Deepak Kaul is soft spoken. He pauses thoughtfully before he replies and answers with a lot of humility (despite being a software designer for NASA!). When I interviewed Deepak earlier this week I wanted to understand why he has supported Kupenda for so long and what inspired him to start giving monthly last year. His feedback was honest and simple. It reminded me of how lucky Kupenda is to have a community of intelligent, passionate supporters with huge hearts. We hope you enjoying this conversation with our long-term friend, Deepak Kaul.
Jessica: Why do you give to Kupenda when there are so many other charities?
Deepak: When you give to an organization you’re not always sure what’s happening with your money. But I’ve known Cindy since 2005 and I trust her. I just can see the genuineness in what she is doing and what she describes as being called to do. And having a disability herself – how that has a strong connection with the people she’s helping.
Jessica: How did you decide to give so generously?
Deepak: I try to give 10% of my income. I used to go to church and [tithe] so that’s why I came up with that amount. 10% seems like a good amount to give back to society. That number stuck with me.
Jessica: Why did you decide to give monthly?
Deepak: I’ve always wanted to support the organization but I never got around to it. I decided, let’s just a make it so it’s an automatic — so I don’t have to think about it.
Jessica: How do you feel about Kupenda’s mission?
Deepak: I see how difficult it is for people [with disabilities]. When I see people who are wheelchair-bound I know how difficult it is to get around… it’s hard to maneuver. Even with just opening a door. I always imagine all the extra steps they have to think about.
Jessica: Does the fact that we’re working in Kenya impact your giving?
Deepak: I imagine how many amenities we have in the US and how difficult it is even for someone with a disability in the US. I can’t imagine how much more difficult it would be for someone in Kenya and plus the animosity toward them. Here there’s a lot of structure and many [disability] organizations; in Kenya there’s not a lot of organizations like Cindy’s helping them.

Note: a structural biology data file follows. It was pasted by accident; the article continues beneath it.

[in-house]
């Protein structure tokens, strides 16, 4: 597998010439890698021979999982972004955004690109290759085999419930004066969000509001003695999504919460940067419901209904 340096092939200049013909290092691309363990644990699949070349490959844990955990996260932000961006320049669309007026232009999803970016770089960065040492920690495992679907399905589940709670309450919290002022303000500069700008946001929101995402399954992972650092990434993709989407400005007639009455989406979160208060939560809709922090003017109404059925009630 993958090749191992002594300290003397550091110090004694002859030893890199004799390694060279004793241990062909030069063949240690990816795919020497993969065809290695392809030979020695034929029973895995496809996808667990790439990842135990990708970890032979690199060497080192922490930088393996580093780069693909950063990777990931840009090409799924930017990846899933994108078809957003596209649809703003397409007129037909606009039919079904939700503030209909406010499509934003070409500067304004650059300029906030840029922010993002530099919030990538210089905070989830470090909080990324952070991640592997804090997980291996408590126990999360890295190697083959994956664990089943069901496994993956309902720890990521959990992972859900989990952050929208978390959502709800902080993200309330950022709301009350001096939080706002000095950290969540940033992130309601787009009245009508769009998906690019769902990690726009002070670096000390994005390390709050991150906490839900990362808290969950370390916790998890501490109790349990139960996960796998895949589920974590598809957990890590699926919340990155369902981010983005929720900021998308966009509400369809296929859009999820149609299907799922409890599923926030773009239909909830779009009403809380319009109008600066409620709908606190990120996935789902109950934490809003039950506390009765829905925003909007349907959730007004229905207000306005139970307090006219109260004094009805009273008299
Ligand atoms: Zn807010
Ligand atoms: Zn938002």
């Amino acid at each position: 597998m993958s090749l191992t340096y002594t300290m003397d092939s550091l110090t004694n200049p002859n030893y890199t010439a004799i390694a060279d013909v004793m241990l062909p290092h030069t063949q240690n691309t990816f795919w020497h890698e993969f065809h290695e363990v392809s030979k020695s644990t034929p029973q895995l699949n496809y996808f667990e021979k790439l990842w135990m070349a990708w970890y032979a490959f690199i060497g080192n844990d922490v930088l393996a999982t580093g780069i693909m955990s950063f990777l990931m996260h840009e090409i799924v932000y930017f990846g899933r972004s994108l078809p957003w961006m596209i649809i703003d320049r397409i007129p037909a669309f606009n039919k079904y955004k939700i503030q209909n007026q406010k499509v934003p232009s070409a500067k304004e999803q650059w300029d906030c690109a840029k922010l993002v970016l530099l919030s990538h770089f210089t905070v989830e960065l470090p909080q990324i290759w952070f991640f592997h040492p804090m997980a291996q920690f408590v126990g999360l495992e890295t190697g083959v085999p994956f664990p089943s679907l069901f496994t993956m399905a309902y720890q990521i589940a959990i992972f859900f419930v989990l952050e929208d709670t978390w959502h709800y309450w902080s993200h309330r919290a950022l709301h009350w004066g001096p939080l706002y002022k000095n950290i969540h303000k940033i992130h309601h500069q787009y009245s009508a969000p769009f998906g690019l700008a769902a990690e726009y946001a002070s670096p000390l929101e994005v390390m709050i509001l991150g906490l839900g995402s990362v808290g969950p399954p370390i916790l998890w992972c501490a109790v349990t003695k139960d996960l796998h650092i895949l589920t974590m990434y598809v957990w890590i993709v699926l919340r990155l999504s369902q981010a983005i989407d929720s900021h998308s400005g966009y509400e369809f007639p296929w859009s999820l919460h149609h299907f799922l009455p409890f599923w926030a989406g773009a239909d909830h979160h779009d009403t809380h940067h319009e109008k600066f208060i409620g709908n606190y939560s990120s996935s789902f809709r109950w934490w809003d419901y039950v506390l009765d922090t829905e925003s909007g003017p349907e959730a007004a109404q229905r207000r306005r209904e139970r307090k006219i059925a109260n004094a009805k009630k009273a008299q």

Jessica: You mentioned the animosity towards people with disabilities in Kenya. How do you feel about that?
Deepak: From what Cindy’s told me there’s a lot of negative feelings about [disability] in Kenya. [Those with disabilities] are outcast. People view disabilities as some kind of punishment, like they are being punished for being sinful. So people are less likely to help them because they feel like it’s their own problem — that they’ve caused it.”
Jessica: Any final thoughts you want to share?
Deepak: I feel like Cindy does a really good job trying to help kids. I trust her motivations. Cindy is trustworthy. I don’t have to worry about where my money is going. I know sometimes things happen and people do dishonest things. Cindy does what she can to make sure things are ethical and to make sure the charity is valuable to people’s self-esteem. So people with disabilities know they have value.”
Join Deepak in providing regular, life-saving support to children with disabilities by signing up to give a one-time donation, a monthly gift, or through a $30 monthly child sponsorship.